In Honor of a Father


This past weekend was Father’s Day.  Celebration, reflection, and sometimes hard.  I cannot make it through Mother’s Day without thinking about the two babies that we lost.  How can I not, when their birthdays are tattooed on my back, an ever-present reminder that I have five children?  I need a day of distractions.

But I don’t want to project my own feelings onto Ger.  After breakfast at our favorite local place, he wanted to spend the day napping.  I don’t know if he thought about Nelle or Iris at all, and I didn’t ask – because it is his day.  People grieve and remember differently.  In the card I picked out, I put two tiny hearts next to the names of the living children, but I don’t know if he picked up on the significance.  For me – it was a way for them to be included on Father’s Day.

On Saturday, I took the big kids to see “The Incredibles 2” movie.  On the basic premise, Mom goes back to work, and Dad is responsible for all three kids: a teenage daughter with boy troubles, a grade-school son stuck on learning “new math” and a baby with newly discovered superpowers.  As I watched the Dad struggle, I anticipated that it was going to fall into a very stereotypical role, where Dad can’t handle the demands of home and falls flat on his face.  But I was pleasantly surprised.  Dad tried to help teenage daughter, stayed up late learning “new math” so he could help his son, and wrangled the baby.

I reflected this weekend on my own family, built up over 12 years of marriage and 17 years together with Ger.  From starting our marriage living in separate states, to multiple moves, to bringing the first baby home, to buying a home, to job changes, and financial decisions, and picking up the ashes of our daughters at a funeral home.  All of those life events as partners.

When I wrote recently about the challenges we are currently facing, with Ger having anxiety, which led to alcohol abuse, I felt an invisible judgment on our marriage.  I do not regret writing it, as it led to many people saying “Thank you for sharing – we have had struggles too” or “thank you for your honesty” I still wondered about what wasn’t being said aloud.  People who may have thought that we just “didn’t work hard enough” on our marriage, or thought “I would never let that happen to me.”

I saw all of the smiling faces as I scrolled through Facebook on Father’s Day, in praise of “the best dad ever!” or “the perfect husband and father.”  I admit envy of families and partnerships that have seen smooth sailing.  And also wondered what might lie beneath the surface, that I couldn’t see.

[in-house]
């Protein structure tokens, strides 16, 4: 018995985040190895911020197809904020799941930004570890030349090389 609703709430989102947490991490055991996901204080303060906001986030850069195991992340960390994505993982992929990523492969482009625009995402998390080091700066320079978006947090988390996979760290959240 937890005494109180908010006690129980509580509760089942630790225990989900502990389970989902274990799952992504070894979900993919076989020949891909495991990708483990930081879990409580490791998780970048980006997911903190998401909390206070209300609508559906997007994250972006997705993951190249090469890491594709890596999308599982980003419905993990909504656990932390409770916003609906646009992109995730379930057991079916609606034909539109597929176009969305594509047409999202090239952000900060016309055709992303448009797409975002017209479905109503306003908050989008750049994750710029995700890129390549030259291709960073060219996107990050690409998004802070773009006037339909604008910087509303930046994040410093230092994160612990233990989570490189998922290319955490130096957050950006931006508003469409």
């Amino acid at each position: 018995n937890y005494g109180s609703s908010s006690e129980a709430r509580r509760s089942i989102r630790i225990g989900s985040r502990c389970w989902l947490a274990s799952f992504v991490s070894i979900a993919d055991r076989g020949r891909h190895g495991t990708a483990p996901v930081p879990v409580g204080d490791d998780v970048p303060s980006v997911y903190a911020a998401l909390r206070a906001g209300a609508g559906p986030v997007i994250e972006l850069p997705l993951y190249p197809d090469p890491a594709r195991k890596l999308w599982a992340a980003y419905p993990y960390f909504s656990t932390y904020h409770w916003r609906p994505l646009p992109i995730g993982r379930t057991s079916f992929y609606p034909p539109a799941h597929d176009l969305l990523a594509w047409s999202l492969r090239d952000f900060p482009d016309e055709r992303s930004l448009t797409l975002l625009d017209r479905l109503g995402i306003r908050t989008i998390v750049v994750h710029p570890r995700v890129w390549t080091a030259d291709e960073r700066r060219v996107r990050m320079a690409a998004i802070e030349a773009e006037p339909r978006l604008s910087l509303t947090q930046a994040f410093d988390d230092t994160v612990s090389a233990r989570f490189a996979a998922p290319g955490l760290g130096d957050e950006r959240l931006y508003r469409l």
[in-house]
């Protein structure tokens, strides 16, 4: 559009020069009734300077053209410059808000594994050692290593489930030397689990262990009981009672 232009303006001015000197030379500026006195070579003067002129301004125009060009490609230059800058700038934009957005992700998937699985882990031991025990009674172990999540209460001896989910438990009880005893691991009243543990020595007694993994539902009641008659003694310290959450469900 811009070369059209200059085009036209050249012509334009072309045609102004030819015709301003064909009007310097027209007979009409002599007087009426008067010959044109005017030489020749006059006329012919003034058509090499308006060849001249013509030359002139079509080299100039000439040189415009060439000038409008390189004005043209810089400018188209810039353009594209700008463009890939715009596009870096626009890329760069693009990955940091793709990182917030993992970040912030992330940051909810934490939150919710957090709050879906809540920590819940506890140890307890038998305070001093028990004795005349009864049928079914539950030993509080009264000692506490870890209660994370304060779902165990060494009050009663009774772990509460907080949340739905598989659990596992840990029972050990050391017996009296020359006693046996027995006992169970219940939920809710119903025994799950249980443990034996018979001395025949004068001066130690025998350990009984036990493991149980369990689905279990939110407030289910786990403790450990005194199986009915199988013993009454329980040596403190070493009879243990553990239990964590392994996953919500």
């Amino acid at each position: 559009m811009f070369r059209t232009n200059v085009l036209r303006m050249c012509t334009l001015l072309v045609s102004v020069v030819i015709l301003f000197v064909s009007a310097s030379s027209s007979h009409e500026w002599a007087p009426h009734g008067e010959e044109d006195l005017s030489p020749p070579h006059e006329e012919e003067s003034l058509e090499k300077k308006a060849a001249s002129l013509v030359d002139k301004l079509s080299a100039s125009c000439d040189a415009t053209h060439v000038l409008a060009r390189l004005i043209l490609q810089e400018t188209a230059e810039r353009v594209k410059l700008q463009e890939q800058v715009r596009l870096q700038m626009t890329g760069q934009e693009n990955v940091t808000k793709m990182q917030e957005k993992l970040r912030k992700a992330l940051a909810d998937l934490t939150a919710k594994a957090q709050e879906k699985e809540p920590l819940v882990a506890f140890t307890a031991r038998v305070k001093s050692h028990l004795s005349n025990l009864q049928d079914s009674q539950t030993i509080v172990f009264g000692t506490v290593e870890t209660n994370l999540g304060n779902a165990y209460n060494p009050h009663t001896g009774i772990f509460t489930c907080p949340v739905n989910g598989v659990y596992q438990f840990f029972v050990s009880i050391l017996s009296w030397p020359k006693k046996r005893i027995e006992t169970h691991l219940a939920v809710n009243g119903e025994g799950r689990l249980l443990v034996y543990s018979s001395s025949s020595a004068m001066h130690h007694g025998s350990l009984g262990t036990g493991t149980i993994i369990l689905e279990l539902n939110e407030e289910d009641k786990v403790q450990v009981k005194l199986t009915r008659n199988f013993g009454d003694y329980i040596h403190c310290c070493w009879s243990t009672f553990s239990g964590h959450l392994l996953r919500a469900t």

I saw a new individual therapist last week, since if we ever hope to return to the marriage therapist she cannot see us as a couple and also me individually.  The first session is always so much history and “how did you get here?”  As I started with losing Nelle in 2015 and narrated through where I am today with Ger, she pointed out so many positive things happening.  She also said “It sounds like you are committed to the marriage and working through the marriage.”  I nodded my affirmation, saying that I cannot imagine my days without him.  We are a partnership – a bond of love and respect, a foundation for our family, and companions on a journey.

They Were Included

Last April, my sister got married. I was the maid of honor, pregnant, constantly worried that I would lose the baby, as I lost Nelle and Iris in the two pregnancies before. I did the absolute best I could to be present, participate, while carrying fears that something would happen and ruin her special day. Her day came, and everything was fine. I used the portable heart-rate monitor to listen for the baby’s heartbeat in the morning, tracked movements throughout the day, and smiled through well wishes in the evening. The day following her wedding was the 24-week mark: medically significant because it was a marker of “viability” should something happen. Continue reading

Familial Laughter


This past weekend, I went to Wisconsin for a wedding shower, staying with my aunt and uncle.  Meeting Autumn for the first time was a flurry as I dropped the carseat into their entryway and headed back to my vehicle to retrieve all of the stuff.  My aunt peered into the face of her “griece,” as she calls her (great-nice).  Autumn began belly laughing, and didn’t stop.  She continued laughing and laughing as we settled into their home.  My aunt decided that it must be the laughter of recognition: looking into the face of family and knowing there is shared DNA. Continue reading

A Different Photo


I have been sending out Christmas cards since the first year Ger and I were married (so that was 11 Christmases ago…)  I have a large, black wire card tree that lovingly holds all of the cards we receive in return.  By the end of the season, my tree is full and I feel that my heart is also full to have so many wonderful people in our lives. Continue reading